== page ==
So far the crisis in global investment markets has developed much as I expected the credit markets are crippled, but stock markets remain buoyant.
It's going to be a slow-motion, creeping crisis that stretches ahead of us for the next two or three years. I said that when the crisis broke a month ago. US Treasury chief Hank Paulson now says more or less the same thing the crisis of confidence is likely to last longer than any of the financial shocks of the past two decades.
I agree with Asian investment bank CLSA's conclusion that the turmoil in credit markets "is inevitably going to show up with a lag in the US economy and then, with a further lag, in other global economies."
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Banks are so frightened that they are now generally refusing to lend money to one another, even overnight.
They are worried at how much they are going to be forced to provide to hedge and private equity funds, other clients and their own investment funds in terms of commitments they signed up to in the glory days. They fear major outflows by nervous depositors. And they worry about the risks of lending to other financial institutions with their uncertain exposure to toxic assets.
The epicentre of the developing crisis in credit markets is, remarkably, not in the US but in Europe, the home of many poorly-managed banks favoured by politicians, bureaucrats and sundry establishment deadbeats. There the central bank has already extended more than $400 billion in support.
Meanwhile the prospect of falling interest rates in America as its central bank moves to contain damage in the financial and housing sectors seems to have started a run on the dollar.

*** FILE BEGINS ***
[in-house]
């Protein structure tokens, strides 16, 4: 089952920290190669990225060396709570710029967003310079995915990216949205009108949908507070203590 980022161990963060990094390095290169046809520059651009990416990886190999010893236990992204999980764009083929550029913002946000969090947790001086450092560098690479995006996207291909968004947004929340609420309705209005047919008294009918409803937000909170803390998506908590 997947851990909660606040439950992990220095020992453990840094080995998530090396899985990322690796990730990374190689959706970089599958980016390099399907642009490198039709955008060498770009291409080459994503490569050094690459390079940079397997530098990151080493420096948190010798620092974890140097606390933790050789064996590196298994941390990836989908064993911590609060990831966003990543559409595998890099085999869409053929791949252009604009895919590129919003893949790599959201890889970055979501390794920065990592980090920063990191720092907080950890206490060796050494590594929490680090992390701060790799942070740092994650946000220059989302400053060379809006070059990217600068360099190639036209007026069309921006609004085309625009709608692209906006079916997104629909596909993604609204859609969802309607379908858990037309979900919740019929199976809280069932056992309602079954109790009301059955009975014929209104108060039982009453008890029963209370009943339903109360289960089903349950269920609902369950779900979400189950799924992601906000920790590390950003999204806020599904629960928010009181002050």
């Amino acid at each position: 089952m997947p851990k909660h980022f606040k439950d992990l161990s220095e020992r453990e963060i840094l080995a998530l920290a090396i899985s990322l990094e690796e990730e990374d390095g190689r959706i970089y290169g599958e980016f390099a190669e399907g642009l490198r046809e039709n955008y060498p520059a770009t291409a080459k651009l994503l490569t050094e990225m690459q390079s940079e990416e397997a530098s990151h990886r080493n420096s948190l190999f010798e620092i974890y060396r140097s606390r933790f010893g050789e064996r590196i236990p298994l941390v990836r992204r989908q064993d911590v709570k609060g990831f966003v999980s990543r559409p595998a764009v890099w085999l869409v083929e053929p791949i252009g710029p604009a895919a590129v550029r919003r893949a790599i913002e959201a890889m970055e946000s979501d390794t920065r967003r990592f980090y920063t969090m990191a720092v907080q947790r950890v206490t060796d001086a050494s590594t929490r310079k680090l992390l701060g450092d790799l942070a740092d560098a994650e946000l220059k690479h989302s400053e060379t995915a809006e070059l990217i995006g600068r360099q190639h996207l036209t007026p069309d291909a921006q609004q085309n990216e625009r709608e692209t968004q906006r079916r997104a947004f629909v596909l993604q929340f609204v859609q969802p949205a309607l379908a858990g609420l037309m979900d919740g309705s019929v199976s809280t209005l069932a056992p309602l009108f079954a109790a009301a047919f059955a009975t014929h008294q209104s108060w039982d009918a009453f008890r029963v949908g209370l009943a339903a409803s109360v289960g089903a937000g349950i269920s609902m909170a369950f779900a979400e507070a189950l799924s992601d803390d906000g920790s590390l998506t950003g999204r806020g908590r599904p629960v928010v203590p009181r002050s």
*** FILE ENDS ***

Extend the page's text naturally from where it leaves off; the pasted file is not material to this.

Foreign official holdings of US Treasury bonds have started to fall. Foreign private-sector investors, not subject to the same arm-twisting as their governments, are likely to flee the dollar even faster, should they decide to do so.
However in the stock markets, for the moment, the bulls still have the upper hand. Interest-rate cuts are usually good for equities, the world economy outside the financial sectors and US housing is still in good shape, liquidity remains abundant for anything not associated with that deadly word "credit," corporate balance sheets have low levels of debt and are flush with cash, profits remain good.
"Valuations in equity markets are tempting," comments Brewin Dolphin's chief strategist Mike Lenhoff. "The S&P 500 sells on a 12-months-forward p/e ratio of 14.2 and the FTSE 100 on 11.5 times."
As you know, I have identified the shares of the best multinationals as one of the investment classes most likely to emerge well from the current slow-motion crisis. Where else is the mountain of savings generated around the world each year going to be invested?
However, I would wait for the inevitable next round of shocks in the credit markets to hit, and the adverse consequences for corporate earnings to become clearer, before being tempted to invest or invest more in the big-caps.
By Martin Spring in On Target, a private newsletter on global strategy
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